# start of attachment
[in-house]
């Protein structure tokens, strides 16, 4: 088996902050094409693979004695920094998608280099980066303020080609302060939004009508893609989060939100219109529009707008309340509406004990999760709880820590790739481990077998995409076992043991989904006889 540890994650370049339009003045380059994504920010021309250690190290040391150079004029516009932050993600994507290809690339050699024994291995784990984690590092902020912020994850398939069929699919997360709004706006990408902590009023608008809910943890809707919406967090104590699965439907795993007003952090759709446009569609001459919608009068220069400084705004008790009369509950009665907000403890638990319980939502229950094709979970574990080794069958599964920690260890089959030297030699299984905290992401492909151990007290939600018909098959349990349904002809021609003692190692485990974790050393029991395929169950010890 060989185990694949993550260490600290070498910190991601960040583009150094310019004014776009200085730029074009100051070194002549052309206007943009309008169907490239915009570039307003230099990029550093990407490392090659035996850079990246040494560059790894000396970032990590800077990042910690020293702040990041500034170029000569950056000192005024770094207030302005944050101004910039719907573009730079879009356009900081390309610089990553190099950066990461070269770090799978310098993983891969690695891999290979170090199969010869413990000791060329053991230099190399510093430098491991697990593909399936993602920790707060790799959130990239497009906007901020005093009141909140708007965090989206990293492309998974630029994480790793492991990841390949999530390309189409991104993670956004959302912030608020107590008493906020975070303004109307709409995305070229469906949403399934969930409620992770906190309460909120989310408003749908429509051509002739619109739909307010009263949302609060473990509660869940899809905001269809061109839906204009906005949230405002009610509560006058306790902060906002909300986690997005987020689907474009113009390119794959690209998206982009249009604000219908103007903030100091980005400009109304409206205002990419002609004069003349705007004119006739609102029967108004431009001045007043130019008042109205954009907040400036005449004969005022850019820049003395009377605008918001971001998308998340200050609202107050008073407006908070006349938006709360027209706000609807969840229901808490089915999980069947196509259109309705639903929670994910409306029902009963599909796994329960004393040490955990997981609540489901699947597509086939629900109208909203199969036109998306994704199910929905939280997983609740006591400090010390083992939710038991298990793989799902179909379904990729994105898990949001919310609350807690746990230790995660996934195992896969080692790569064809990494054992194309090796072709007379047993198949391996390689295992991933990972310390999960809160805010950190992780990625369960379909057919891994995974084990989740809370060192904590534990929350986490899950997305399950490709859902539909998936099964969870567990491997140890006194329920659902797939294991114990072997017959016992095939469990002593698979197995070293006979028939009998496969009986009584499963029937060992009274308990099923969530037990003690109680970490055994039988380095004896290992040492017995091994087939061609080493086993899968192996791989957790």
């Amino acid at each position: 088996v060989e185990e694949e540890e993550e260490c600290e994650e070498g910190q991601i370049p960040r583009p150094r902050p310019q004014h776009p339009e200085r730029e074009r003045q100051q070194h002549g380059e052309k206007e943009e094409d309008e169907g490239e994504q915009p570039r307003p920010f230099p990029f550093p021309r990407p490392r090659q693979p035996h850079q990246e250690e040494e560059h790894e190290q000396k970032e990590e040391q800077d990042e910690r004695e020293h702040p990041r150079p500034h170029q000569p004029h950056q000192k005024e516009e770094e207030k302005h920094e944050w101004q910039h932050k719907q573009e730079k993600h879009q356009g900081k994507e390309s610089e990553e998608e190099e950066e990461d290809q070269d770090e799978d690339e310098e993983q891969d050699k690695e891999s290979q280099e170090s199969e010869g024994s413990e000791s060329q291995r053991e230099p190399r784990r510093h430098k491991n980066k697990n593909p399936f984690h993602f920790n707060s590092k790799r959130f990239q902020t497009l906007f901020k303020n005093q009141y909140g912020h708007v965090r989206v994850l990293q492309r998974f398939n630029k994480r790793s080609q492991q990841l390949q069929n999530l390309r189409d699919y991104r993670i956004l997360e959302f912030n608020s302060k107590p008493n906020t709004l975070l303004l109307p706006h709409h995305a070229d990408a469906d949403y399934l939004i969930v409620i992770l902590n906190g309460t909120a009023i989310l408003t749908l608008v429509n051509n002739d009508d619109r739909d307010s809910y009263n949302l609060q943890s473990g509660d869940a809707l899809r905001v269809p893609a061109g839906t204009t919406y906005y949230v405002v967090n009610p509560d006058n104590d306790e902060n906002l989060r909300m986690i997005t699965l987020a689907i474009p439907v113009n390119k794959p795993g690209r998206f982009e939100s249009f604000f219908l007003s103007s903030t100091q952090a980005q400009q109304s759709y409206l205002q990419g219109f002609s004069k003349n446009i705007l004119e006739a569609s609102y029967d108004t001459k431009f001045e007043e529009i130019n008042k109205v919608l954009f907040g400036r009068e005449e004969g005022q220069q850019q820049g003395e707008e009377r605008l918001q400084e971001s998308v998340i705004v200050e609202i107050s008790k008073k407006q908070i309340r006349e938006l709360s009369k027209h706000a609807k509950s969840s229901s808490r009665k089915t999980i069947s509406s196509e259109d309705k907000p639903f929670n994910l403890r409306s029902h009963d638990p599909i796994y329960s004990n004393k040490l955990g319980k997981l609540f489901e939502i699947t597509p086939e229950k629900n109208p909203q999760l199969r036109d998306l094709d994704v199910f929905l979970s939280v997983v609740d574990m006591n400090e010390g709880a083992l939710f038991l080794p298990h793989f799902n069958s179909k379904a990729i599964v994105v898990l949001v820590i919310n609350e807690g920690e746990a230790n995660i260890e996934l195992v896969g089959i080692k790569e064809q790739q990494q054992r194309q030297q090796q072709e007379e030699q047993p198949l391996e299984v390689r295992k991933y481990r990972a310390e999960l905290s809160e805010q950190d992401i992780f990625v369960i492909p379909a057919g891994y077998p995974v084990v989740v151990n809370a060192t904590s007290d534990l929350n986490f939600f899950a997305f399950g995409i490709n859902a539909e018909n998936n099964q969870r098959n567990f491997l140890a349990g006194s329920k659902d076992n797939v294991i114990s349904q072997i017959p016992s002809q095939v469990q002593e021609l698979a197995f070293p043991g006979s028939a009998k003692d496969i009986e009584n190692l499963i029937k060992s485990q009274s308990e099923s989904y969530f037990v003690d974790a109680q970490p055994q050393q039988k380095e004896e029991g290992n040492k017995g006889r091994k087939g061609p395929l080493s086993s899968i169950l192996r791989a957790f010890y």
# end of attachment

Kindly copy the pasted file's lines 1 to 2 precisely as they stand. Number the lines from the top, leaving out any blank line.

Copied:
[in-house]
């Protein structure tokens, strides 16, 4: 088996902050094409693979004695920094998608280099980066303020080609302060939004009508893609989060939100219109529009707008309340509406004990999760709880820590790739481990077998995409076992043991989904006889 540890994650370049339009003045380059994504920010021309250690190290040391150079004029516009932050993600994507290809690339050699024994291995784990984690590092902020912020994850398939069929699919997360709004706006990408902590009023608008809910943890809707919406967090104590699965439907795993007003952090759709446009569609001459919608009068220069400084705004008790009369509950009665907000403890638990319980939502229950094709979970574990080794069958599964920690260890089959030297030699299984905290992401492909151990007290939600018909098959349990349904002809021609003692190692485990974790050393029991395929169950010890 060989185990694949993550260490600290070498910190991601960040583009150094310019004014776009200085730029074009100051070194002549052309206007943009309008169907490239915009570039307003230099990029550093990407490392090659035996850079990246040494560059790894000396970032990590800077990042910690020293702040990041500034170029000569950056000192005024770094207030302005944050101004910039719907573009730079879009356009900081390309610089990553190099950066990461070269770090799978310098993983891969690695891999290979170090199969010869413990000791060329053991230099190399510093430098491991697990593909399936993602920790707060790799959130990239497009906007901020005093009141909140708007965090989206990293492309998974630029994480790793492991990841390949999530390309189409991104993670956004959302912030608020107590008493906020975070303004109307709409995305070229469906949403399934969930409620992770906190309460909120989310408003749908429509051509002739619109739909307010009263949302609060473990509660869940899809905001269809061109839906204009906005949230405002009610509560006058306790902060906002909300986690997005987020689907474009113009390119794959690209998206982009249009604000219908103007903030100091980005400009109304409206205002990419002609004069003349705007004119006739609102029967108004431009001045007043130019008042109205954009907040400036005449004969005022850019820049003395009377605008918001971001998308998340200050609202107050008073407006908070006349938006709360027209706000609807969840229901808490089915999980069947196509259109309705639903929670994910409306029902009963599909796994329960004393040490955990997981609540489901699947597509086939629900109208909203199969036109998306994704199910929905939280997983609740006591400090010390083992939710038991298990793989799902179909379904990729994105898990949001919310609350807690746990230790995660996934195992896969080692790569064809990494054992194309090796072709007379047993198949391996390689295992991933990972310390999960809160805010950190992780990625369960379909057919891994995974084990989740809370060192904590534990929350986490899950997305399950490709859902539909998936099964969870567990491997140890006194329920659902797939294991114990072997017959016992095939469990002593698979197995070293006979028939009998496969009986009584499963029937060992009274308990099923969530037990003690109680970490055994039988380095004896290992040492017995091994087939061609080493086993899968192996791989957790």